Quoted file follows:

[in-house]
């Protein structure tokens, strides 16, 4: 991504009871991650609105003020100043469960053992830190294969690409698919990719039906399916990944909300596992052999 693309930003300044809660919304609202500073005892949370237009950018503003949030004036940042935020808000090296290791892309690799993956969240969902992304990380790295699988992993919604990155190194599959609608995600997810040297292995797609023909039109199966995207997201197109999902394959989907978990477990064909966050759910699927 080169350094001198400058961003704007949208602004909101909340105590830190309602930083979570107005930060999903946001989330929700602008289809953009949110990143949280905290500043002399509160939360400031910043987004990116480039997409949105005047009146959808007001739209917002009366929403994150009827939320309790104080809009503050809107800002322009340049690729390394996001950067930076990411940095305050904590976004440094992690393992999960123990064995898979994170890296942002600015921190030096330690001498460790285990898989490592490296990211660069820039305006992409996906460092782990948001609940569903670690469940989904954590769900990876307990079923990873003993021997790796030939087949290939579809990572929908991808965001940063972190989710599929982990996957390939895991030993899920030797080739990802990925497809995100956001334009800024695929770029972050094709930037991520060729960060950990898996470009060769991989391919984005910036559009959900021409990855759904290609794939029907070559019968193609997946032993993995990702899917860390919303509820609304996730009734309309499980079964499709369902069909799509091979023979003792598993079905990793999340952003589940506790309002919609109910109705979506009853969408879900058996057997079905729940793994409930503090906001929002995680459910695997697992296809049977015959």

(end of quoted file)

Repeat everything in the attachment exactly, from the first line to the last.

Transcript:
[in-house]
């Protein structure tokens, strides 16, 4: 991504009871991650609105003020100043469960053992830190294969690409698919990719039906399916990944909300596992052999 693309930003300044809660919304609202500073005892949370237009950018503003949030004036940042935020808000090296290791892309690799993956969240969902992304990380790295699988992993919604990155190194599959609608995600997810040297292995797609023909039109199966995207997201197109999902394959989907978990477990064909966050759910699927 080169350094001198400058961003704007949208602004909101909340105590830190309602930083979570107005930060999903946001989330929700602008289809953009949110990143949280905290500043002399509160939360400031910043987004990116480039997409949105005047009146959808007001739209917002009366929403994150009827939320309790104080809009503050809107800002322009340049690729390394996001950067930076990411940095305050904590976004440094992690393992999960123990064995898979994170890296942002600015921190030096330690001498460790285990898989490592490296990211660069820039305006992409996906460092782990948001609940569903670690469940989904954590769900990876307990079923990873003993021997790796030939087949290939579809990572929908991808965001940063972190989710599929982990996957390939895991030993899920030797080739990802990925497809995100956001334009800024695929770029972050094709930037991520060729960060950990898996470009060769991989391919984005910036559009959900021409990855759904290609794939029907070559019968193609997946032993993995990702899917860390919303509820609304996730009734309309499980079964499709369902069909799509091979023979003792598993079905990793999340952003589940506790309002919609109910109705979506009853969408879900058996057997079905729940793994409930503090906001929002995680459910695997697992296809049977015959």